Tools for development: food sustainability, basic health care, education and… cell phones?
As the global technology industry expands, cell phones are reaching rural locations in some of the poorest nations and contributing to their development. Some companies, such as Digicel, are even going beyond communication to improve lives and communities.
The founder of Digicel, Denis O’Brien, has pledged a 20%-philanthropic focus with his company. “So many companies in emerging markets do nothing for the country or the people. We are not modern-day conquistadors. We want to do some real good in the counties we invest in.” In Haiti, Digicel is everywhere: hand-painted onto billboards that line the streets of Port-au-Prince, phone cards available at many small roadside stores, and in the hands of the majority of Haitians. The number of people with cell phones has been increasing since 2009, when nearly half of all Haitians had access to phones; a significant increase from the 5% who had access when Digicel began.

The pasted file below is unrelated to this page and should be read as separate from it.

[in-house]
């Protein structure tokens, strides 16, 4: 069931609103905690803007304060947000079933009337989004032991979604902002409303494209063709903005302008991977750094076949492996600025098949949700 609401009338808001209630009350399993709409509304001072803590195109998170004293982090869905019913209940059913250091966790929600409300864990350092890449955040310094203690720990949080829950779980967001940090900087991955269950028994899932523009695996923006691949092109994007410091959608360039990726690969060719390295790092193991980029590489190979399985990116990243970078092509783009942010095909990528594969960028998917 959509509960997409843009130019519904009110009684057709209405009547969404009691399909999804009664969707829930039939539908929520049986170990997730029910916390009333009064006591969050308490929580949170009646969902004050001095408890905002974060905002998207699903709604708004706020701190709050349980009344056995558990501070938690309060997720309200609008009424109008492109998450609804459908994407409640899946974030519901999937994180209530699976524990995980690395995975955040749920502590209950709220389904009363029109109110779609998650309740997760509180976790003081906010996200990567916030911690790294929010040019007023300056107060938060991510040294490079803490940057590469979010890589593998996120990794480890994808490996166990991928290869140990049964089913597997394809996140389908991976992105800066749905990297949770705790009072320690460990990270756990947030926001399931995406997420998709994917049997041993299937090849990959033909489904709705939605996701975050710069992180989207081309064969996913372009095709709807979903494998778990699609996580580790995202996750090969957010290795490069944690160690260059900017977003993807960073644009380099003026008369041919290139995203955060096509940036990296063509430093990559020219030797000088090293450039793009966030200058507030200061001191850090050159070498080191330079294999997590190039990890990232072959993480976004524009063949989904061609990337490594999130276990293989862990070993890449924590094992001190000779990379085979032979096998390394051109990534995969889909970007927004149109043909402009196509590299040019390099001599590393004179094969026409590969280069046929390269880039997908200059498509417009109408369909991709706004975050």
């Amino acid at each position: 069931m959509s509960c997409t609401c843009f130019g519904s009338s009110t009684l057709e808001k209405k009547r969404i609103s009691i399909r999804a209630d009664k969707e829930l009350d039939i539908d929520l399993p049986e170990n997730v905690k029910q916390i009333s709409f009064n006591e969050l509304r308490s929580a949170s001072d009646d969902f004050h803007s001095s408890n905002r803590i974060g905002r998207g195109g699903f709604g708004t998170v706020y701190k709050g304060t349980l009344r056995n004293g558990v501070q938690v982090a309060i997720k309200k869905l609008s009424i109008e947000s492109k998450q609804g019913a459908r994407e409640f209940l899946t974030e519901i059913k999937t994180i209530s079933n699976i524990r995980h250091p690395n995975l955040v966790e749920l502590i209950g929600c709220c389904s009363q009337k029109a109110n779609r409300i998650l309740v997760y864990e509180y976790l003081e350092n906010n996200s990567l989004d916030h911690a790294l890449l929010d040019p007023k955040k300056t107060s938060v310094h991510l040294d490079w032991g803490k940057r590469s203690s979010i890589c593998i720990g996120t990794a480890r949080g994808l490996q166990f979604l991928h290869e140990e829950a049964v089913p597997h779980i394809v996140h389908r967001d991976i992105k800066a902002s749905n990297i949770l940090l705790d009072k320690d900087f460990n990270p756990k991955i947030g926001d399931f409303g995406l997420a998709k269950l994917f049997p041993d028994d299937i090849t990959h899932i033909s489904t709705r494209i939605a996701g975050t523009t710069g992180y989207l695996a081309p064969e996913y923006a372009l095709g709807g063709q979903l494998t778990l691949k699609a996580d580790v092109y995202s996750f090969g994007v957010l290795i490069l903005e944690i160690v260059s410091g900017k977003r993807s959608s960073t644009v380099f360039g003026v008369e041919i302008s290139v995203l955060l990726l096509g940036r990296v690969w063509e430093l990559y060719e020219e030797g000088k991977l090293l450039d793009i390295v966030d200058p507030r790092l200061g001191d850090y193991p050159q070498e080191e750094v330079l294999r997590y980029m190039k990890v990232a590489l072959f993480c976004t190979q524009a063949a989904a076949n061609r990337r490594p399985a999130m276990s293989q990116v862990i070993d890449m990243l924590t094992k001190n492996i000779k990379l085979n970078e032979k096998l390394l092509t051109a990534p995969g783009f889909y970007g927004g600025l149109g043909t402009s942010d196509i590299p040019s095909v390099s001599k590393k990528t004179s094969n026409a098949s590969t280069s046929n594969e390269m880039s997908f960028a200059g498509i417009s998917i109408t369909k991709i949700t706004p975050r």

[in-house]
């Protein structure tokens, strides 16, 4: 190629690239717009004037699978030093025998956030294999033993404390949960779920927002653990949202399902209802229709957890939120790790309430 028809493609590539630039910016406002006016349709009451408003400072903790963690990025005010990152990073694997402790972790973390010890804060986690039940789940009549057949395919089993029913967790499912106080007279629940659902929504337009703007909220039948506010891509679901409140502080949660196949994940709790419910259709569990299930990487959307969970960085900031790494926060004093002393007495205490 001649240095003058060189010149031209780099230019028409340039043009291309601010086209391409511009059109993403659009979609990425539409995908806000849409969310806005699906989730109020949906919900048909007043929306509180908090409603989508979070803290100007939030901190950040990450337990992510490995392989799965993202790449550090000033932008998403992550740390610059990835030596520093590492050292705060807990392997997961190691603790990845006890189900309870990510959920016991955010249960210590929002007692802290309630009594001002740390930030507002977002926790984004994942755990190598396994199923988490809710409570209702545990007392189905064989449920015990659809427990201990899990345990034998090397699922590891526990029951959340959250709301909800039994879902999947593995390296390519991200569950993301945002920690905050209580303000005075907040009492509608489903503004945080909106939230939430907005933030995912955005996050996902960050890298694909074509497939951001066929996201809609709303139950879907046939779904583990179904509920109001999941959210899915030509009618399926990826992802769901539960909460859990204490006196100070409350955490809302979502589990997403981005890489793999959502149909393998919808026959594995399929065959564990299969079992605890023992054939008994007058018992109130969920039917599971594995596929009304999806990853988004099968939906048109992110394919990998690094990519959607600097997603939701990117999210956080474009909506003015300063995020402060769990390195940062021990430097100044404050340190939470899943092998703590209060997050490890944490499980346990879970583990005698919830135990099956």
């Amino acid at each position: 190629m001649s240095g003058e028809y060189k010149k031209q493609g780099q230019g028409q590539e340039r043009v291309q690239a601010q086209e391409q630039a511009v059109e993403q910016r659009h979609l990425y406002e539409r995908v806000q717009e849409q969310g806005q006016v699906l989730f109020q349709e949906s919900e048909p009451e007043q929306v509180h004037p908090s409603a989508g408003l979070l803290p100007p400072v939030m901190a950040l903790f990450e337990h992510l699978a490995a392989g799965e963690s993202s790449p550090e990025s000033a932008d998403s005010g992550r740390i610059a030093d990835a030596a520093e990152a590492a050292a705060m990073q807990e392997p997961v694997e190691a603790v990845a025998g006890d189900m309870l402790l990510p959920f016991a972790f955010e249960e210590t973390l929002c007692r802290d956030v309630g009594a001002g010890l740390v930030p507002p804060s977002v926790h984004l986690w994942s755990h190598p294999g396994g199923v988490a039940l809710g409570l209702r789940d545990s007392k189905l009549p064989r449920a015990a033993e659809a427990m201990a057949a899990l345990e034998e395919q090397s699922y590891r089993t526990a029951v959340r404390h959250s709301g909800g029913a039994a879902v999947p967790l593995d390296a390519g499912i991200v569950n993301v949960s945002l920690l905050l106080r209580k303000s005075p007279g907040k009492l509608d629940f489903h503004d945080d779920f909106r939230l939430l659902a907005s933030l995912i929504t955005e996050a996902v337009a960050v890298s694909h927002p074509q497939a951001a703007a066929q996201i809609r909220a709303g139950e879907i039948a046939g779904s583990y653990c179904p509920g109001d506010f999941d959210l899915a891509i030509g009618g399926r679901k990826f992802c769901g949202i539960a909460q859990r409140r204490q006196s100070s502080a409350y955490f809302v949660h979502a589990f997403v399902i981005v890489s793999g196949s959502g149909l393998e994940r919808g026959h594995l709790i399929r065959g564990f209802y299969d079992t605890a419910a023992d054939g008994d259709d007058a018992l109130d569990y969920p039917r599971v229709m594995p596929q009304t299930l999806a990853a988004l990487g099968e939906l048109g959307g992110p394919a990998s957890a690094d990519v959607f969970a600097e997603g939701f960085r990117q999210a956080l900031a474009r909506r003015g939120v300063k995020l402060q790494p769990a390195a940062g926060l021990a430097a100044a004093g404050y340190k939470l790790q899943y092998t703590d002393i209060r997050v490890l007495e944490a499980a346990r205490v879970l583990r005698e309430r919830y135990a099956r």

The increased affordability and usage of cell phones has made a considerable impact in reducing poverty. It has transformed the way business and agriculture sectors operate. Prior to cell phones, truck drivers would search the Haitian countryside for farmers in backyards and small orchards with crops to sell. Now, truck drivers are able to locate farmers and pick up larger yields of crops, instead of having to search for those who are selling crops. This secures markets and prices and increases efficiency for both the farmer and seller. In addition, travel costs are significantly cut.
As a company, Digicel aims to improve education in Haiti. “O’Brien knows every inch of Haiti, what the needs are and how well Digicel is doing to meet those needs.” They also provide opportunities for micro-businesses to participate in village phone programs. Digicel, the largest telecommunications operator in the Caribbean, has also made profound impacts in the Pacific. Expanding to Tonga, Vanuatu, Fiji and Samoa, with similar goals in sight.
– Maris Brummel